Why ‘shelfies,’ not selfies, are a better snapshot of who you are


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The books you read influence your life in deep and long-lasting ways

Reading has profound implications on long-term cognitive capabilities

Editor’s Note: This essay is part of a column called The Wisdom Project by David Allan, editorial director of CNN Health and Wellness. The series is on applying to one’s life the wisdom and philosophy found everywhere, from ancient texts to pop culture. You can follow David at @davidgallan. Don’t miss another Wisdom Project column by subscribing here.

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Whenever I enter someone’s home, I’m drawn to their bookshelves. It’s not a conscious effort; it’s just the part of a house I find most interesting. Seeing someone’s books offers a glimpse of who they are and what they value. It also makes for good ice-breaker conversation. Some people like to snoop through medicine cabinets, but that only gives you insight into a person’s physical well-being. The books tell a tale about the person’s mind.

This proclivity has paid off for me big-time. Before we started dating, my now-wife, Kate, developed what she called the bookshelf theory of dating. She had met someone at a party in her apartment a couple of years earlier who asked questions about her books, one in particular. That was telling, Kate told her friends; interest in her bookshelf was a quality she wanted in a partner. Years later, on one of our early dates, I brought up the same book, still on her shelf, and she cut me off. “It was you! You were the person who asked me about my books. I developed a whole theory of dating around you!”

Our fate must have been written.

Bookshelves have been surprisingly good for me, but they hold tangible benefits for everyone. You may not have a biography written about your life, but you have a personal bibliography. And many of the books you read influence your thoughts and life in often deeper and longer-lasting ways than film, television, music and other attention-grabbing pleasures.

“How many a man has dated a new era in his life from the reading of a book?” Henry David Thoreau asked rhetorically, referring to nearly everyone. That was long before there were ubiquitous screens, but it’s still true.

Books as therapy

If a book can change your life, why leave that to serendipity? The trend toward bibliotherapy – a strategy of seeking books that aid you through difficult times and aspects of your life – is starting to catch on.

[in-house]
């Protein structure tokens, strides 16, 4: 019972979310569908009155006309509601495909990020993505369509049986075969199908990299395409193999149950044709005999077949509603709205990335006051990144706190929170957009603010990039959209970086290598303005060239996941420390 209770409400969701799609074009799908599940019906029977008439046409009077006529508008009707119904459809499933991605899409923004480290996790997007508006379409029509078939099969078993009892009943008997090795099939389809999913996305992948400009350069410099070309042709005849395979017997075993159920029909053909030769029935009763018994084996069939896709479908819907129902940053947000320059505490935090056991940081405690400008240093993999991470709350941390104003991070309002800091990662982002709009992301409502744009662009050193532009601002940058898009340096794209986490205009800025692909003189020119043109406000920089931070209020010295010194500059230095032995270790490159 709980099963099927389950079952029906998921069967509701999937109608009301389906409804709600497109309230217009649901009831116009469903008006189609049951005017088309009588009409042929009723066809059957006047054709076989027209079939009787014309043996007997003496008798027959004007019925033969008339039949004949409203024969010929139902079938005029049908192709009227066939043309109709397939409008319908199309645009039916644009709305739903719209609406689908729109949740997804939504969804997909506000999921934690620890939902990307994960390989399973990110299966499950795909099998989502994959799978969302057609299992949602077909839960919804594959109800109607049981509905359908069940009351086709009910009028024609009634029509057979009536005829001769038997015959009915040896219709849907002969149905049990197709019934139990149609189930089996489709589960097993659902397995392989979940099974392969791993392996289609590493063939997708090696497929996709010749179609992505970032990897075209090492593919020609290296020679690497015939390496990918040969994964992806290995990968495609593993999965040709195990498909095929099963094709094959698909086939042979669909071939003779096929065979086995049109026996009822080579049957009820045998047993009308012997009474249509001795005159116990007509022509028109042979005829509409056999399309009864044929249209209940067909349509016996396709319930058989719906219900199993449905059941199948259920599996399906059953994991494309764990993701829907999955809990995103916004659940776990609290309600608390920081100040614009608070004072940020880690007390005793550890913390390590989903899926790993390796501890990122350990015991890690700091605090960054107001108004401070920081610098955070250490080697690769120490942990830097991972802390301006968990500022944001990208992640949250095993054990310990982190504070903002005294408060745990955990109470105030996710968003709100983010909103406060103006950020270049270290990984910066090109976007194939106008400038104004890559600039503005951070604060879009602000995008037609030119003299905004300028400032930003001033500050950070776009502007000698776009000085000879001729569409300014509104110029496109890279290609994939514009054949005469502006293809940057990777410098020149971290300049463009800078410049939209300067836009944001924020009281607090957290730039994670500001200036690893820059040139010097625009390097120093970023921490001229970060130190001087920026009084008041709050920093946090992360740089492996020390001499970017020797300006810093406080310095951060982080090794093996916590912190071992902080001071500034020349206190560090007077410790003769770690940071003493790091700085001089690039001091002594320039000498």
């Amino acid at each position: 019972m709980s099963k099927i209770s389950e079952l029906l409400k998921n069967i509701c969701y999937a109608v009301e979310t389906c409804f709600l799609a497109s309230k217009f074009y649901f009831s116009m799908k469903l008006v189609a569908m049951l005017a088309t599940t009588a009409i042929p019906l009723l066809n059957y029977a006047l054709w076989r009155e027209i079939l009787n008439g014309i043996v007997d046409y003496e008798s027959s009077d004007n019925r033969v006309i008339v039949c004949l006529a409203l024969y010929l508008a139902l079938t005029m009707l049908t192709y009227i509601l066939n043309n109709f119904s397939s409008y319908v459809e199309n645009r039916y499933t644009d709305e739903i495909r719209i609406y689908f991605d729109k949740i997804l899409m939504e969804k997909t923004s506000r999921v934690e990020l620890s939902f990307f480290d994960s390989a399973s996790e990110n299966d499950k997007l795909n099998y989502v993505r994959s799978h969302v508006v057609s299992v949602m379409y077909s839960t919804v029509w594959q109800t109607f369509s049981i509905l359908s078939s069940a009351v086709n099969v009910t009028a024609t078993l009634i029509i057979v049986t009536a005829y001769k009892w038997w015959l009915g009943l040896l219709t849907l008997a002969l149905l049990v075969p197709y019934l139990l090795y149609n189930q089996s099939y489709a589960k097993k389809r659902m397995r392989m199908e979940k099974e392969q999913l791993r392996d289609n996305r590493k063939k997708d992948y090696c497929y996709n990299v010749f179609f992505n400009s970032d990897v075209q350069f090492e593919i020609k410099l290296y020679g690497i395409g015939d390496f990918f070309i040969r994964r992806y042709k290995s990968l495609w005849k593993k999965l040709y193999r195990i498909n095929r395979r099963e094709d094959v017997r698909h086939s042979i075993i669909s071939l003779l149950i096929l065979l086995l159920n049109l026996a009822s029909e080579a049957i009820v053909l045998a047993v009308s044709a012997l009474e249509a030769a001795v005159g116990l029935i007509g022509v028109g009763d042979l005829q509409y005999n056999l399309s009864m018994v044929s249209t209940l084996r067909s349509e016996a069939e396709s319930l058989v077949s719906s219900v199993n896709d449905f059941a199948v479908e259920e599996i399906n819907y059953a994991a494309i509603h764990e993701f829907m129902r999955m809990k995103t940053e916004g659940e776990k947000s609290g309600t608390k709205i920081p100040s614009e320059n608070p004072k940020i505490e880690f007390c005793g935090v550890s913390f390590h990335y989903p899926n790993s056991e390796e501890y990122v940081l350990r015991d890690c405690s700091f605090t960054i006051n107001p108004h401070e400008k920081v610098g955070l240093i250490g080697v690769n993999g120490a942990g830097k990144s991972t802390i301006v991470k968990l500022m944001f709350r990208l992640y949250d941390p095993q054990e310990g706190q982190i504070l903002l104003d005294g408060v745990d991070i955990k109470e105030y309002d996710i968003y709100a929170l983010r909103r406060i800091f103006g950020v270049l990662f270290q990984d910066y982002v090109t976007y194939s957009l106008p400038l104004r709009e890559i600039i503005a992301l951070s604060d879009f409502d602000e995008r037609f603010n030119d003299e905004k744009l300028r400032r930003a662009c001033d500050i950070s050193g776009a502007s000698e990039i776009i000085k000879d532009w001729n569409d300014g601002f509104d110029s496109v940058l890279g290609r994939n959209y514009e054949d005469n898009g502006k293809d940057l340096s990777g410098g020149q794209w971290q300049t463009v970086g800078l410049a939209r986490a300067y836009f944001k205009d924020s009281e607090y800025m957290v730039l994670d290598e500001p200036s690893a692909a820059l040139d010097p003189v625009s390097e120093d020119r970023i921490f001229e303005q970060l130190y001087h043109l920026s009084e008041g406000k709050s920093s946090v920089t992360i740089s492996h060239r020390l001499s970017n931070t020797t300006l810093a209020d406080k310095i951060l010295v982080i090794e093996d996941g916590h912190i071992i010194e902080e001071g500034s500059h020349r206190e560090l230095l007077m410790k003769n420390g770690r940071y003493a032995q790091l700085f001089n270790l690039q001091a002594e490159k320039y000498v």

“Reading literature can increase a person’s happiness, decrease stress, and unlock the imagination,” is how BiblioRemedy describes the goals of its bibliotherapy, in which a specialist talks to you about about the issues you’re wrestling with and recommends books to help you sort them out.

Ella Berthoud and Susan Elderkin, bibliotherapists at London’s School of Life, have written – what else? – a book on the topic. In “The Novel Cure: An A-Z of Literary Remedies,” they show how Gabriel Garcia Marquez can help overcome a fear of death and Patricia Highsmith can cure lovesickness.

We’ve probably all been bibliotherapists at some point. When I meet young people in the midst of their searching-for-the-meaning-of-life stage, I recommend “The Razor’s Edge” by W. Somerset Maugham. For those who’ve seen a thing or two, I’ve given “To Bless the Space Between Us,” John O’Donohue’s poems on the human experience. And for friends who have experienced true tragedy I have shared Pema Chodron’s “When Things Fall Apart,” in hopes it may offer them some guidance through their grief.

Books, and stories in particular, are probably the greatest source of wisdom after experience (as I argued on the TEDx stage, diving deep into the meaning of a single ancient Taoist parable). You aren’t just more knowledgeable the more you read, but you have more insight into life, love and the other big topics that matter most.

Reading as exercise

Even when we read for pleasure, we usually learn something (which you can rarely say of entertainment television). “Reading is to the mind what exercise is to the body,” wrote the English politician and writer Joseph Addison.

Research backs this up. “Literacy propels the development of new, neuronal networks in the brain – particularly in specific forms of connectivity between visual and language regions. That, in turn, create the potential for increasingly complex thought,” explained Maryanne Wolf, author of “Proust and the Squid: The Story and Science of the Reading Brain” and director of the Center for Reading and Language Research at Tufts University.

The benefits of a lifetime of reading are exponential and have “profound implications for the development of a wide range of cognitive capabilities,” wrote researchers in the Journal of Direct Instruction. The 2001 s